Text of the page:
Kenneth Ward Church
AT&T Bell Laboratories, 600 Mountain Ave., Murray Hill, NJ 07974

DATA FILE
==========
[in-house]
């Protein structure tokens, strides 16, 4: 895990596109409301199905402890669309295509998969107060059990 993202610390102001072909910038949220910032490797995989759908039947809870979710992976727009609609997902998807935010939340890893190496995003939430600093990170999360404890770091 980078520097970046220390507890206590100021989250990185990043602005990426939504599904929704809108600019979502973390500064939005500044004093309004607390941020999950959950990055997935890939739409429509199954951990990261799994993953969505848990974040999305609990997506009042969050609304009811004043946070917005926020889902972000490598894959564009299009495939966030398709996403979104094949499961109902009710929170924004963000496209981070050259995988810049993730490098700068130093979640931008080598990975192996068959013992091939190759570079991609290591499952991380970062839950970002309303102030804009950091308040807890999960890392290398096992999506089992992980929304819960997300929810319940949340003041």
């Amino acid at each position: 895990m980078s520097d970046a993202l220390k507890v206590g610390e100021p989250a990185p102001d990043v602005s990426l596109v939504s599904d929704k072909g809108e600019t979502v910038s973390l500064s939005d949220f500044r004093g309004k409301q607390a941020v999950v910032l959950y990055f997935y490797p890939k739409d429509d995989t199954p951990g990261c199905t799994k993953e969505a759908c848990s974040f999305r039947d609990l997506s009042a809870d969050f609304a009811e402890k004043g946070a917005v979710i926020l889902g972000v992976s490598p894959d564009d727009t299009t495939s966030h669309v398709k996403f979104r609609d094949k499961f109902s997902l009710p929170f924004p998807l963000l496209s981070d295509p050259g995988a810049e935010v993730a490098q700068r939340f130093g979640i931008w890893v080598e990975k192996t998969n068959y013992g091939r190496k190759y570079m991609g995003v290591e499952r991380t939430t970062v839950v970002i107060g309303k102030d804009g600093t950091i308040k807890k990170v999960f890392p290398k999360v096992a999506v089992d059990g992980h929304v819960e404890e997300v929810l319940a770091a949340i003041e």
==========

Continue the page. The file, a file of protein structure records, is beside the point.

Text analysis is a catch-all term for a range of tasks such as tokenizing the input text into words and sentences, assigning parts of speech identifying clitics, parsing phrasal verbs, identifying and expanding abbreviations, dates, fractions, and amounts of money, and so on. Text analysis is important for speech synthesis for two reasons. First, word pronunciation sometimes depends on usage: I can be a pronoun or a Roman numeral, wind can rhyme with ``bind'' of ``binned,'' Dr. can be ``doctor'' or ``drive,'' 2/3 can be ``two thirds'' or ``February third,'' or ``two slash three.'' A second, equally important reason for text analysis is that its results will be used to modulate the pitch, timing, and amplitude of the speech so as to present the text's message clearly. For example, the function word ``that'' should be cliticized (reduced) in certain usages (e.g., as a subordinating conjunction: ``It is a shame that [schwa] he is leaving'') but not in other usages (e.g., ``Did you see THAT [no schwa ]?''). If a synthesizer could reliably make such distinctions, it might sound a little more like it knows what it is talking about (and that it cares).